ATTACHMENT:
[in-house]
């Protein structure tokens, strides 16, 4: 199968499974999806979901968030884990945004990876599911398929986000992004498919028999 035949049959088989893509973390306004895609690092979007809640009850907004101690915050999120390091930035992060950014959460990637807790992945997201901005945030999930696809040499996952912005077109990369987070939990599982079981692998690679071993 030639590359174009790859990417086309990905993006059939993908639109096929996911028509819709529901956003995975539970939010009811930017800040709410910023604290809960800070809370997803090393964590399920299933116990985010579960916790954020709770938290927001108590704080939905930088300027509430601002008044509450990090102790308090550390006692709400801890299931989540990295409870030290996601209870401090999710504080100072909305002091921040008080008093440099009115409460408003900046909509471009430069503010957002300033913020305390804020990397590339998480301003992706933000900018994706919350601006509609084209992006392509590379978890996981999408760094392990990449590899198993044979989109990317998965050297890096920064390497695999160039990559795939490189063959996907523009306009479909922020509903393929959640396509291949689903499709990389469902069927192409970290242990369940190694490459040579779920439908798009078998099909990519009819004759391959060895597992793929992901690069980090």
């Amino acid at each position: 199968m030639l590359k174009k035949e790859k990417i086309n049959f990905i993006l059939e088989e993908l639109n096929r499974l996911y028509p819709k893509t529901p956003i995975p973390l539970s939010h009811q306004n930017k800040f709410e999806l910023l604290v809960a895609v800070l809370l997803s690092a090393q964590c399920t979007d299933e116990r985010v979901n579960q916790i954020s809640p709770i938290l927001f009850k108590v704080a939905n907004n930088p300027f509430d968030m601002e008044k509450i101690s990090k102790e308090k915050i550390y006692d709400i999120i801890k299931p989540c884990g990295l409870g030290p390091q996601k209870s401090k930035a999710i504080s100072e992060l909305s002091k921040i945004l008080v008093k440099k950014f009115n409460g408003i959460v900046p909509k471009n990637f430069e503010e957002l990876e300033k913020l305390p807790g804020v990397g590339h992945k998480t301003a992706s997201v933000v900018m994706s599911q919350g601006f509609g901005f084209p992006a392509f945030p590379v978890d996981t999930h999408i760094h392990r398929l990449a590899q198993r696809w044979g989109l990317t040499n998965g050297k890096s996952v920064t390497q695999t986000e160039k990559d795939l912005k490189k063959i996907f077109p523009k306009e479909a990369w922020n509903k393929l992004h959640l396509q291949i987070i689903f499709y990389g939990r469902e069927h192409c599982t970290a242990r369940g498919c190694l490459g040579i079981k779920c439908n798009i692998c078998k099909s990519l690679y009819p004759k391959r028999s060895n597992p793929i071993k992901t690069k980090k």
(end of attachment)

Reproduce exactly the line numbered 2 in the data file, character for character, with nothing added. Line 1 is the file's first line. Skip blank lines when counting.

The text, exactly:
């Protein structure tokens, strides 16, 4: 199968499974999806979901968030884990945004990876599911398929986000992004498919028999 035949049959088989893509973390306004895609690092979007809640009850907004101690915050999120390091930035992060950014959460990637807790992945997201901005945030999930696809040499996952912005077109990369987070939990599982079981692998690679071993 030639590359174009790859990417086309990905993006059939993908639109096929996911028509819709529901956003995975539970939010009811930017800040709410910023604290809960800070809370997803090393964590399920299933116990985010579960916790954020709770938290927001108590704080939905930088300027509430601002008044509450990090102790308090550390006692709400801890299931989540990295409870030290996601209870401090999710504080100072909305002091921040008080008093440099009115409460408003900046909509471009430069503010957002300033913020305390804020990397590339998480301003992706933000900018994706919350601006509609084209992006392509590379978890996981999408760094392990990449590899198993044979989109990317998965050297890096920064390497695999160039990559795939490189063959996907523009306009479909922020509903393929959640396509291949689903499709990389469902069927192409970290242990369940190694490459040579779920439908798009078998099909990519009819004759391959060895597992793929992901690069980090």